I was laughing as I read this piece from the satire magazine, The Onion: “Personal Trainer Impressed by Man’s Improved Excuses.”
It purports to be an interview with a personal trainer who’s impressed by one of his clients — a guy who has made amazing improvements in the sophistication of the excuses he’s giving for not working out.
“Acknowledging that the progress made in such a short time was remarkable…[the personal trainer said] he is very impressed by the improvement in both the strength and consistency of his client’s excuses…’A few months ago he had really weak pretenses for not sticking to a workout plan, but he’s put in a lot of effort and now he’s sporting much more robust and powerful justifications…After seeing how he struggled early on with a simple excuse about traffic, it’s gratifying to see him push himself and dig deep for rationalizations that more believably exonerate him…[like] tackling a long, grueling story about how construction in his neighborhood aggravated his dust mite allergies.'”
I love this piece, because I love loopholes. Loopholes are so funny. So imaginative, and so ingenious. We’re like cell phones searching for a signal — as we cast about for an appropriate loophole to let us off the hook.
As Benjamin Franklin wrote in his Autobiography, “So convenient a thing is it to be a reasonable creature, since it enables one to find or make a reason for everything one has a mind to do. ” When we want to find a loophole, we can always find a reason.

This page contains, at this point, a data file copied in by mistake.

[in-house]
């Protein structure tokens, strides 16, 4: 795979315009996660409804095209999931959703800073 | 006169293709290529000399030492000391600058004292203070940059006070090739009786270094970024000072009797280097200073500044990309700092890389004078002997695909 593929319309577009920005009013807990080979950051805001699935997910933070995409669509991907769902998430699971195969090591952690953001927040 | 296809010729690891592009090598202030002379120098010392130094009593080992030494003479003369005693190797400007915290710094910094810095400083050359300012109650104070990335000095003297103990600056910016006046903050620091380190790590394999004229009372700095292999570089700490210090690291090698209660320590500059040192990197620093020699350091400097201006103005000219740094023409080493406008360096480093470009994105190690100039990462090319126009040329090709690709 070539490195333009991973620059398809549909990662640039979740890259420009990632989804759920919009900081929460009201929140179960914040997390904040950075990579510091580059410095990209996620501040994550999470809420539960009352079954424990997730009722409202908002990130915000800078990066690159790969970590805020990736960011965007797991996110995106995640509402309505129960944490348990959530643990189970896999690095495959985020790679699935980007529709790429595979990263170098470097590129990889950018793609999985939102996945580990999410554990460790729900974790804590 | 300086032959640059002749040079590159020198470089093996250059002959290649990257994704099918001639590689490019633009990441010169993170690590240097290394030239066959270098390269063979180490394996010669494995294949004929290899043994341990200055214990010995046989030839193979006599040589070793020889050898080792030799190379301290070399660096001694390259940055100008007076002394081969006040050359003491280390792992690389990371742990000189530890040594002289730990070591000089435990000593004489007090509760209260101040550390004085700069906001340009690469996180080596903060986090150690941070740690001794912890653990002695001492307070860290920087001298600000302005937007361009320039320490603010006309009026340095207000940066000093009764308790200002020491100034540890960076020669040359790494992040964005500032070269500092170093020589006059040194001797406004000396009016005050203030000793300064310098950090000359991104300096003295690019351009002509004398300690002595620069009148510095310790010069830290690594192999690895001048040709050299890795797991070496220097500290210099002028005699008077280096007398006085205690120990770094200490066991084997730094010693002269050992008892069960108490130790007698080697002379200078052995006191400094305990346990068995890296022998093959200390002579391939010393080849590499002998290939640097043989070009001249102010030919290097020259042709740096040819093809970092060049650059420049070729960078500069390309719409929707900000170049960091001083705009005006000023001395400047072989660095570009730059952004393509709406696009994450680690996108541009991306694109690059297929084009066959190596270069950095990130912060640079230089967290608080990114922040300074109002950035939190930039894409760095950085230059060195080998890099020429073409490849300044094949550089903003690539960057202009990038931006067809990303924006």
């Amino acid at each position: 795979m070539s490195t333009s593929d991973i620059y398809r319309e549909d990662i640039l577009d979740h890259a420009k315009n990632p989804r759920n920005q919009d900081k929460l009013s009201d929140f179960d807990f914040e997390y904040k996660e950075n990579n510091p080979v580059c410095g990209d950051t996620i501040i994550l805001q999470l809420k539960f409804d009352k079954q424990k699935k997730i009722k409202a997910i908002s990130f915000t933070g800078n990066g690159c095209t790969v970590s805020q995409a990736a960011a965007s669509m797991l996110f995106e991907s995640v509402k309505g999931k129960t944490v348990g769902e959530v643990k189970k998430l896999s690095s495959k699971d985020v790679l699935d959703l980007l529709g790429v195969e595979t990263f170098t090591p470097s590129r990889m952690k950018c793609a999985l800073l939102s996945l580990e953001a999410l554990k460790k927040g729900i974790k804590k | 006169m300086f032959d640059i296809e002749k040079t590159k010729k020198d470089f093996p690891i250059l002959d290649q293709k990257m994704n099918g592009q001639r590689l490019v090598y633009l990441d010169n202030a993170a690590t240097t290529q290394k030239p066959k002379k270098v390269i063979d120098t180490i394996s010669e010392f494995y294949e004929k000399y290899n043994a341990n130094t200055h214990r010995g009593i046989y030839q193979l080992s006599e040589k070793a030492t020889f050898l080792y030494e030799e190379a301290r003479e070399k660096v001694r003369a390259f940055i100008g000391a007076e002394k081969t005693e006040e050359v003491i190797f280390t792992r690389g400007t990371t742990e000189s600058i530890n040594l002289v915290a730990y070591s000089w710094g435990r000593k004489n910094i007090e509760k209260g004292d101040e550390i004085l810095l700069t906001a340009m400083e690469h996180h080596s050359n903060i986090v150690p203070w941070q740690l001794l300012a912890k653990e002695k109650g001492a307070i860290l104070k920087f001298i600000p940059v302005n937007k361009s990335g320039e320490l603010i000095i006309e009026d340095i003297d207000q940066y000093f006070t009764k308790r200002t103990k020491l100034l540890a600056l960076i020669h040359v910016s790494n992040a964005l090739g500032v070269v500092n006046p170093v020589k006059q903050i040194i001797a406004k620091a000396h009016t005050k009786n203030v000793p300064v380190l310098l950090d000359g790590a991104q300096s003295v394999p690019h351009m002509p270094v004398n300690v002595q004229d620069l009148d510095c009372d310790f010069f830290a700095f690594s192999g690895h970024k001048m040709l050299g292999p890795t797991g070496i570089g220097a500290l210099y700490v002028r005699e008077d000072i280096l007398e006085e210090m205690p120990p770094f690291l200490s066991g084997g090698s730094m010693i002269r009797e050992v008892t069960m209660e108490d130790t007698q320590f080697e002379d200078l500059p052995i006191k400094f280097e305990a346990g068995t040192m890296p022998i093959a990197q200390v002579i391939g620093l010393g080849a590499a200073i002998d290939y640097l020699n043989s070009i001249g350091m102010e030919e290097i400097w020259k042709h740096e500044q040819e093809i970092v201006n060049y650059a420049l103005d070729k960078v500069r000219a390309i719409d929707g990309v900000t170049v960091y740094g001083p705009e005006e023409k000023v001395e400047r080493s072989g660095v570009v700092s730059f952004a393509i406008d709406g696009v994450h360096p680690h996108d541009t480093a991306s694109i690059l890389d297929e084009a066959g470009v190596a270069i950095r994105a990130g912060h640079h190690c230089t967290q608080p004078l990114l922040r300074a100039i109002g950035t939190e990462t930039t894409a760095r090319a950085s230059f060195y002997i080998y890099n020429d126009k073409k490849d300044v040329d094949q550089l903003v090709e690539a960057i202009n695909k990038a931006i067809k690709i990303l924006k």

Note: with a loophole, we’re not mindfully making an exception, but looking for a justification that excuses us from sticking to a particular habit.
If we can spot loopholes, we can perhaps resist invoking them, and do a better job of keeping a good habit.
The ten — yes, ten — categories of loopholes are:
1. False choice loophole – “I can’t do this, because I’m so busy doing that” – this is one I often use, myself
2. Moral licensing loophole — “I’ve been so good, it’s okay for me to do this”
3. Tomorrow loophole — “It’s okay to skip today, because I’m going to do this tomorrow”
4. Lack of control loophole — “I can’t help myself”
5. Planning to fail loophole, formerly known as the “Apparently irrelevant decision loophole”
6. “This doesn’t count” loophole – “I’m on vacation” “I’m sick” “It’s the weekend”
7. Questionable assumption loophole — “the label says it’s healthy”
8. Concern for others loophole — “I can’t do this because it might make other people uncomfortable”
9. Fake self-actualization loophole – “You only live once! Embrace the moment!”
10. One-coin loophole –“What difference does it make if I break my habit this one time?”
I love that the Onion article highlights the point that even if a person’s workouts aren’t improving, he might be improving his loophole-seeking.
What loophole do you invoke most often? I listed my own favorite as #1, the false choice loophole. But I think that others, such as #4 and #6, are more popular.